In 1889, she sent out three poems for publication. They were sent to Scribner’s, Harper’s and Century. Edward L. Burlingame published "The Last Giustiniani" for Scribner’s. It was not until Wharton was 29 that her first short story was published. "Mrs. Manstey's View" had very little success, and it took her more than a year to publish another story. She completed "The Fullness of Life" following her annual European trip with Teddy. Burlingame was critical of this story but Wharton did not want to make edits to it. This story, along with many others, speaks about her marriage. She sent Bunner Sisters to Scribner's in 1892. Burlingame wrote back that it was too long for Scribner's to publish. This story is believed to be based on an experience she had as a child. It did not see publication until 1916 and is included in the collection called Xingu. After a visit with her friend, Paul Bourget, she wrote "The Good May Come" and "The Lamp of Psyche". "The Lamp of Psyche" was a comical story with verbal wit and sorrow. After "Something Exquisite" was rejected by Burlingame, she lost confidence in herself. She started "travel writing" in 1894.[37]

In 1901, Wharton wrote a two-act play called Man of Genius. This play was about an English man who was having an affair with his secretary. The play was rehearsed, but was never produced. She collaborated with Marie Tempest to write another play, but the two only completed four acts before Marie decided she was no longer interested in costume plays. One of her earliest literary endeavors (1902) was the translation of the play, Es Lebe das Leben ("The Joy of Living"), by Hermann Sudermann. The Joy of Living was criticized for its name because the heroine swallows poison at the end, and was a short-lived Broadway production. It was, however, a successful book.[37]

Many of Wharton's novels are characterized by a subtle use of dramatic irony. Having grown up in upper-class, late-19th-century society, Wharton became one of its most astute critics, in such works as The House of Mirth and The Age of Innocence.

Themes in writings

Versions of her mother, Lucretia Jones often appeared in Wharton's fiction. Biographer Hermione Lee described it as "one of the most lethal acts of revenge ever taken by a writing daughter."[25] In her memoir, A Backward Glance, Wharton describes her mother as indolent, spendthrift, censorious, disapproving, superficial, icy, dry and ironic.[25]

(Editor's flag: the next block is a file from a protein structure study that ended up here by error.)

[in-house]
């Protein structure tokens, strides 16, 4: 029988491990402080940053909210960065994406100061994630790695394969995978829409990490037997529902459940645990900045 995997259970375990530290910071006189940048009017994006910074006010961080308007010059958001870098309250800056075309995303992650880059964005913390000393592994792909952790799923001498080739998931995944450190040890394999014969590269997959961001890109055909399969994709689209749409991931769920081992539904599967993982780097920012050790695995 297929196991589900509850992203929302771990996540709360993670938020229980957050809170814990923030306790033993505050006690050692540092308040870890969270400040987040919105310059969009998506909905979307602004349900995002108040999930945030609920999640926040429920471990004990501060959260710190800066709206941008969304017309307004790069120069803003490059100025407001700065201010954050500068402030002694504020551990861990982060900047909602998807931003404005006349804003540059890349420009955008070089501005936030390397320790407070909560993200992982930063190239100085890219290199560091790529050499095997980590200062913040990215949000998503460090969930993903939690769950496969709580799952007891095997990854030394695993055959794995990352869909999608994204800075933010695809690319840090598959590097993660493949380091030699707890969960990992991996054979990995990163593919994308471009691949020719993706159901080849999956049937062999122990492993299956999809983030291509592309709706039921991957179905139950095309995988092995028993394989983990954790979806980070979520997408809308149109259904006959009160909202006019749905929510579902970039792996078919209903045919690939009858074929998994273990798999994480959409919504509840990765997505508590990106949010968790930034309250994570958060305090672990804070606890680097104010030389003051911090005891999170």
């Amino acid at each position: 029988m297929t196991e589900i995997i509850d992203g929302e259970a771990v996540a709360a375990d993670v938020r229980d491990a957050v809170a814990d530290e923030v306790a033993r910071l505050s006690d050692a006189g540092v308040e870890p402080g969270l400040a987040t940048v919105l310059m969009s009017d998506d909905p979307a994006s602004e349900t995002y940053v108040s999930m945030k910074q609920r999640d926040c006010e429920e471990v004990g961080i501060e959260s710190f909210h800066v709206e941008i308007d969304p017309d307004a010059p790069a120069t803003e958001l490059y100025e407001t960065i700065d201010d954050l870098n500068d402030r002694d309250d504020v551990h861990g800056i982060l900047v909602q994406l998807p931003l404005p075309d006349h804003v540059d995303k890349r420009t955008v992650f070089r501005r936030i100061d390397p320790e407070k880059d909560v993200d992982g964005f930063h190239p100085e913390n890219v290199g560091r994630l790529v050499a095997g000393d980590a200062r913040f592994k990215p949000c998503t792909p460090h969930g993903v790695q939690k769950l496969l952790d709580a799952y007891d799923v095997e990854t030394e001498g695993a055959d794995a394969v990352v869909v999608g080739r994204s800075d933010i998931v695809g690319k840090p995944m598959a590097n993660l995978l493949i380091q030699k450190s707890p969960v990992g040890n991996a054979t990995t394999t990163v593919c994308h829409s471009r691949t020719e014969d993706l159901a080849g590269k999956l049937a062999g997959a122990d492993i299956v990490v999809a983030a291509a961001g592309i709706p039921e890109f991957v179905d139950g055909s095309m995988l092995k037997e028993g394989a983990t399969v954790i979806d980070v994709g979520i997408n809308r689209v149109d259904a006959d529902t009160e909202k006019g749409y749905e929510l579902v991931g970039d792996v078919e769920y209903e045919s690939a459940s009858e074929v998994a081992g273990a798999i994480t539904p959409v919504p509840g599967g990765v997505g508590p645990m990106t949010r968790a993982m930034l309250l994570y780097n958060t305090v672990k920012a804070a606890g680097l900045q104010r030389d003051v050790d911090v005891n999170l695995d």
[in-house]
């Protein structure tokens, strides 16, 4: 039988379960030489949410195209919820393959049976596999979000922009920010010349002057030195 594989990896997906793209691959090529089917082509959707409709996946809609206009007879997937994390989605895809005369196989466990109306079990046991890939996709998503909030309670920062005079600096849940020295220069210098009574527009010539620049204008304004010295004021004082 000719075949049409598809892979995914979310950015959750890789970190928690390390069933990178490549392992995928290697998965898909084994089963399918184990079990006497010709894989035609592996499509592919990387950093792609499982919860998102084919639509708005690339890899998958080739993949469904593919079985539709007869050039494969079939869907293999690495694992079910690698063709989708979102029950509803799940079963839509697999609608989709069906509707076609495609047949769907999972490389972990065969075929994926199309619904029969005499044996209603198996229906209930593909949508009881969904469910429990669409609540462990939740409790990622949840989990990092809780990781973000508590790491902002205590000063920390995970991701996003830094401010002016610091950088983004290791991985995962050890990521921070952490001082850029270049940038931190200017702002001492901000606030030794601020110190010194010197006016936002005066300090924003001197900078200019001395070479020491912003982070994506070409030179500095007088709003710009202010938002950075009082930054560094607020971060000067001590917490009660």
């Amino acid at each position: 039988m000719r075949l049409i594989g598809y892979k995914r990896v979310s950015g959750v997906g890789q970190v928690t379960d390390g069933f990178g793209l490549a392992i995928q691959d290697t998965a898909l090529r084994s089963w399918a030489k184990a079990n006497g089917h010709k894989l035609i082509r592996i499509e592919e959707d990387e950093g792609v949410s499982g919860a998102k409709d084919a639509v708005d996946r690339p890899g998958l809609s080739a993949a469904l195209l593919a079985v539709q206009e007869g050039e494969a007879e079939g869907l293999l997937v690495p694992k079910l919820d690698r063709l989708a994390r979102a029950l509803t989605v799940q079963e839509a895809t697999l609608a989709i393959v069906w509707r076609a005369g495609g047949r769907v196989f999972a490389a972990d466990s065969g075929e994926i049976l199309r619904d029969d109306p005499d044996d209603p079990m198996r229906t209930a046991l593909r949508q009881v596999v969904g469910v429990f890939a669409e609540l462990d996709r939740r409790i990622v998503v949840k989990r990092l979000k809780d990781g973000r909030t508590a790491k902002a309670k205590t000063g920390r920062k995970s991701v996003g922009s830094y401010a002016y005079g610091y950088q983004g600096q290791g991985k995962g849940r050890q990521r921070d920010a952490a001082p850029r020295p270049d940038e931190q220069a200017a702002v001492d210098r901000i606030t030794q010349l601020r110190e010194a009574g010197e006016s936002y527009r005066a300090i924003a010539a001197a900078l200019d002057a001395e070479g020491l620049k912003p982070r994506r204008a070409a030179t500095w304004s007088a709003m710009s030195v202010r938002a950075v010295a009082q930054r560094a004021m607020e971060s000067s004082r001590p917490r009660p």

Wharton's writings often dealt with themes such as “…social and individual fulfillment, repressed sexuality, and the manners of old families and the new elite...".[68] Maureen Howard, editor of Edith Wharton: Collected Stories,  notes several recurring themes in Wharton's short stories, including confinement and attempts at freedom, the morality of the author, critiques of intellectual pretension, and the “unmasking” of the truth.[69] Wharton's writing also explored themes of “social mores and social reform” as they relate to the “extremes and anxieties of the Gilded Age”.[68]

A key recurring theme in Wharton's writing is the relationship between the house as a physical space and its relationship to its inhabitant's characteristics and emotions. Maureen Howard argues “..Edith Wharton conceived of houses, dwelling places, in an extended imagery of shelter and dispossession. Houses – their confinement and their theatrical possibilities…they are never mere settings.[69]


American children's stories containing slang were forbidden in Wharton's childhood home.[70] This included such popular authors as Mark Twain, Bret Harte or "Uncle Remus." She was allowed to read Louisa May Alcott but Wharton preferred Lewis Carroll's Alice in Wonderland and Charles Kingsley's Water Babies.[70] Wharton's mother forbade her from reading many novels and Wharton said she "read everything else but novels until the day of my marriage." [70] Instead Wharton read the classics, philosophy, history, and poetry in her father's library including Daniel Defoe, John Milton, Thomas Carlyle, Alphonse de Lamartine, Victor Hugo, Jean Racine, Thomas Moore, Lord Byron, William Wordsworth, John Ruskin, and Washington Irving.[71] Biographer Hermione Lee describes Wharton as having read herself "out of Old New York" and her influences included Herbert Spencer, Charles Darwin, Friedrich Nietzsche, T. H. Huxley, George Romanes, James Frazer, and Thorstein Veblen.[72] These influenced her ethnographic style of novelization.[72] Wharton developed a passion for Walt Whitman.[73]


Source: Campbell, Donna M. "Works by Edith Wharton". Washington State University. Retrieved 22 January 2018.